In the area of oral product development, judicious use of several methods can accelerate development and reduce costs.  A critical early step involves considering 3 important issues:

  • The structure of the molecule
  • The solubility of the molecule in water
  • The X-ray powder diffraction pattern of the substance for development

The structure allows rapid determination of the feasibility of salt formation and a general prediction of stability.  The feasibility of salt formation is determined by the presence of acidic or basic groups and the estimated pK of these groups from analogous molecules and literature references.  The solubility of the molecule can be rapidly determined on small amounts of material using microscopic or small-scale techniques.  Finally, small amounts of material can also be used to determine the X-ray powder diffraction pattern, allowing the determination of the crystallinity of the material.

Most molecules under development are poorly soluble.  Assuming poor solubility the following approaches can be taken to accelerate the development of a toxicology formulation and at the same time develop important information for a human formulation for clinical trial.  If the molecule can form a salt either HCl or NaOH is used to salify the molecules and the solubility is reestimated.  If acceptable solubility is achieved, these simple salts can be used for quick advancement into animal studies.  Meanwhile, more extensive salt studies can be performed to either confirm the viability of the original hydrochloride or sodium salt or develop an improved salt for clinical trials.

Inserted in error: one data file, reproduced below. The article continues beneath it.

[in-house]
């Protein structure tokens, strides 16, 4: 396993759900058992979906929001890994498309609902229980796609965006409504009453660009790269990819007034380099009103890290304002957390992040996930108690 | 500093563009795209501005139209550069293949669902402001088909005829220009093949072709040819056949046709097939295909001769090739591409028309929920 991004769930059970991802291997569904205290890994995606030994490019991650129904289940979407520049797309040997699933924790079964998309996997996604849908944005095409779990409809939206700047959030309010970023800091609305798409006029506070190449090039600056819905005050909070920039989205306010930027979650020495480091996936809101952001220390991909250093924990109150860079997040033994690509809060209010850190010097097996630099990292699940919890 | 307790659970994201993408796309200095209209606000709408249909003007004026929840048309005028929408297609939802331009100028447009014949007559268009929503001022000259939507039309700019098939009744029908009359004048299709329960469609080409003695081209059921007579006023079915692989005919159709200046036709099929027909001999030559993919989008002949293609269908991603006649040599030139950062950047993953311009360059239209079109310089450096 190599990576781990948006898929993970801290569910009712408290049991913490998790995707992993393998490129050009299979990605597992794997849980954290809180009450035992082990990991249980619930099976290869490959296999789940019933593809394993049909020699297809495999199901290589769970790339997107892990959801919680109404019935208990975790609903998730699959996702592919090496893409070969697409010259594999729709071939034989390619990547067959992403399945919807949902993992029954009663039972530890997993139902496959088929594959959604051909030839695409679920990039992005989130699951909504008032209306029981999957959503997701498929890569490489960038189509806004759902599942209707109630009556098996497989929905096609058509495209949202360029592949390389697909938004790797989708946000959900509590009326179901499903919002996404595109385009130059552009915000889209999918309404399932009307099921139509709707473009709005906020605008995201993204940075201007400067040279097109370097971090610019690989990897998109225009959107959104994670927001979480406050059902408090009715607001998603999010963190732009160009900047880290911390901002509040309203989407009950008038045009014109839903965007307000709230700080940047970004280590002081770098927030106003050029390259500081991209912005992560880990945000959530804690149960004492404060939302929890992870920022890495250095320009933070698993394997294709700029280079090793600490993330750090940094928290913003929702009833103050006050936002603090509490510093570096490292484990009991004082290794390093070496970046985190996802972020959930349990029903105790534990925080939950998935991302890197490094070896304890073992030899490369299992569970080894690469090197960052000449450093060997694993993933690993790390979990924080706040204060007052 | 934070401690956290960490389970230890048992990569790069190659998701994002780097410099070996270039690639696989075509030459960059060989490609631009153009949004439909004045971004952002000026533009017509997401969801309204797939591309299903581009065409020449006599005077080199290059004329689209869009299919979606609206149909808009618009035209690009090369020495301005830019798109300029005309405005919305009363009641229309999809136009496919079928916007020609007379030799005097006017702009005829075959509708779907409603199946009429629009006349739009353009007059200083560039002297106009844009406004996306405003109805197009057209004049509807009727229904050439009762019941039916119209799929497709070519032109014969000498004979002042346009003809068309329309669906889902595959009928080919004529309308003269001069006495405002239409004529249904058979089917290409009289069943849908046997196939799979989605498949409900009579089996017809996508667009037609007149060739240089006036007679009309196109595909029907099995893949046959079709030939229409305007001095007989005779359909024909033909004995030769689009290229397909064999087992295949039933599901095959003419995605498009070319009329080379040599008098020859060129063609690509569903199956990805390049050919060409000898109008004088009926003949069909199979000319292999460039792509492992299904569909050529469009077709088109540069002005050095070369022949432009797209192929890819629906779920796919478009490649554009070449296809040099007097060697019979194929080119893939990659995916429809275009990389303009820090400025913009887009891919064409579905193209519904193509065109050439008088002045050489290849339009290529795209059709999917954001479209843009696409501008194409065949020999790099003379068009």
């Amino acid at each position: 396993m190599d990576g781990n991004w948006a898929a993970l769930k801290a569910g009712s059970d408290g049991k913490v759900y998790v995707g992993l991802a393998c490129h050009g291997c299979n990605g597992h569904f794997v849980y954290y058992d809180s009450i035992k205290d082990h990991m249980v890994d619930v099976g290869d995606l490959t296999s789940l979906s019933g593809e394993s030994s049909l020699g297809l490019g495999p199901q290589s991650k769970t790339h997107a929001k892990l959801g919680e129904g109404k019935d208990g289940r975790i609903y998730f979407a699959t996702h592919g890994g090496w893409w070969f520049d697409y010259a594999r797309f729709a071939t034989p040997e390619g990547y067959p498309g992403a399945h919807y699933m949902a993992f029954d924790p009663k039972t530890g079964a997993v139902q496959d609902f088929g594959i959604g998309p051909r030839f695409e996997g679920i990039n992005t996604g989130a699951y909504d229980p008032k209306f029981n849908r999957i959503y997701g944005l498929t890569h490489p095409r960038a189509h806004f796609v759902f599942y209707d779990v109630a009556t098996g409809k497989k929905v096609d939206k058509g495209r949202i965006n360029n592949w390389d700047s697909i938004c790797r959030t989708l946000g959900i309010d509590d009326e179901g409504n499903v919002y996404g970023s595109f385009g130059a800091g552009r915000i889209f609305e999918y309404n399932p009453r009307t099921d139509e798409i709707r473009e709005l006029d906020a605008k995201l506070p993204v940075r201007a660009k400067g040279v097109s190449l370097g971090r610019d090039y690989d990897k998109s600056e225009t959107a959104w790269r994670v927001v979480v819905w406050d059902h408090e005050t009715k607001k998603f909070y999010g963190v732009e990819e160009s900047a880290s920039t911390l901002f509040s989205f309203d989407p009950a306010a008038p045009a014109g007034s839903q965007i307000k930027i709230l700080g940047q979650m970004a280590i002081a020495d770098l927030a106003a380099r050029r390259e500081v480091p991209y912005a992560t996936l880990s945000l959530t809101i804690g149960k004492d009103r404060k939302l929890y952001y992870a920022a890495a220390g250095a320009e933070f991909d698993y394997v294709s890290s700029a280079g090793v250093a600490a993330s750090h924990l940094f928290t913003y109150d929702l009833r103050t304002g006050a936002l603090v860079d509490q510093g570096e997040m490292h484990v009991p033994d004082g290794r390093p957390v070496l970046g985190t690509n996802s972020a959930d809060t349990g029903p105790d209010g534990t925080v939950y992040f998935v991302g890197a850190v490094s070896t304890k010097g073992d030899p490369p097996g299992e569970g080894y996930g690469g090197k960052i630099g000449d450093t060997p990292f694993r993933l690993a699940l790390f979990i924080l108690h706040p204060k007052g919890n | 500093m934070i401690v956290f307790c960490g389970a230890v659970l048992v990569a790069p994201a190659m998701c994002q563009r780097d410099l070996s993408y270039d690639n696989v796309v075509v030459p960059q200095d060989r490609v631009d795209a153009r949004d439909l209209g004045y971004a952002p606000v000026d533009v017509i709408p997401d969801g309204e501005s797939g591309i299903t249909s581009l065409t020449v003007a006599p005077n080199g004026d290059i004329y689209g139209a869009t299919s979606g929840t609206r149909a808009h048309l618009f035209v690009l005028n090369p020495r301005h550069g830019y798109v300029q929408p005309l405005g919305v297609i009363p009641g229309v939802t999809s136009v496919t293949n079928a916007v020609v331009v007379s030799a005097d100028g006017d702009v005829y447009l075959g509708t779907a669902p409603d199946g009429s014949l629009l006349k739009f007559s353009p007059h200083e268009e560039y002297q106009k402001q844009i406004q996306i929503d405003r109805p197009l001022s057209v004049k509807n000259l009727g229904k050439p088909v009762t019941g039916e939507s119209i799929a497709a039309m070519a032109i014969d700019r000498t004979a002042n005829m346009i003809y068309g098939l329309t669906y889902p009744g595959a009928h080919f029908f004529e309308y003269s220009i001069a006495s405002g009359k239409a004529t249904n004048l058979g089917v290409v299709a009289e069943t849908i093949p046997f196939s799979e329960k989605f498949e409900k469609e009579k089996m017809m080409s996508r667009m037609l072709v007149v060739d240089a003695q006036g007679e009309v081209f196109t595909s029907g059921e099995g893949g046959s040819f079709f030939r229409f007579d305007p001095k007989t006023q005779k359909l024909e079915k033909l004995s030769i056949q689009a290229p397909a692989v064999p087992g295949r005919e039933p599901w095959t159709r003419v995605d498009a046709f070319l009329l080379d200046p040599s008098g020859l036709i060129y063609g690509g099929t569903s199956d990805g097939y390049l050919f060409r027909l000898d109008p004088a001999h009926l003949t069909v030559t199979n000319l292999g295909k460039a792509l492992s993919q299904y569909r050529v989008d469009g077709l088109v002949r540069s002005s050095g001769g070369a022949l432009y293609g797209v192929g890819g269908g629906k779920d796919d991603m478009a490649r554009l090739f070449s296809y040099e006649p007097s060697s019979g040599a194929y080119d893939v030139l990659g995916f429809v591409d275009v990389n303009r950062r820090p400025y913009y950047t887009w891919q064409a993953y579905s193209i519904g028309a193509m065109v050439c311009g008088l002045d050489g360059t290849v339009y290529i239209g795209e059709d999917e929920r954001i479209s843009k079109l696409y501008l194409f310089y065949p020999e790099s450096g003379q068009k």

If acceptable solubility of the salt is not achieved or the molecule does not form a salt then the neutral molecule must be further formulated to achieve high solubility and high animal exposure.  Perhaps the best alternative at this stage is an amorphous solid dispersion as has been extensively discussed in the literature.  Anane-Adjei provides a particularly interesting review of the approach Astra-Zeneca uses at this point to achieve high blood levels of candidates in animals.(Anane-Adjei et al., 2022).  At this stage, a simple amorphous screen is generally recommended.  Of particular concern is whether the amorphous  formulation resists crystallization in the suspensions typically used for toxicology.  To address this concern, a simple crystallization screen is recommended.  Although more elaborate screens and decision trees are possible, it is often possible to circumvent these systems by performing a few simple experiments in some cases microscopically.

Once the formulation for animal toxicology is developed some time is available in the accelerated timeframe to develop backup toxicology formulations and the clinical formulation for the IND.  Several strategies have been utilized to accelerate drug development and reach the IND rapidly.  In 1995 Colin Gardner of Merck introduced a flow chart showing the API synthesis and development of clinical supplies for the first in human trials in one year.  In this early flow chart, drug substance synthesis and process development were carried out parallel to preformulation/formulation design/development and safety studies.  Despite the early introduction of the concept that an IND can be submitted in one year, it has been difficult to achieve this goal except in very favorable cases.  One of the difficulties is the availability of API, and another one of the difficulties is accelerating toxicology studies.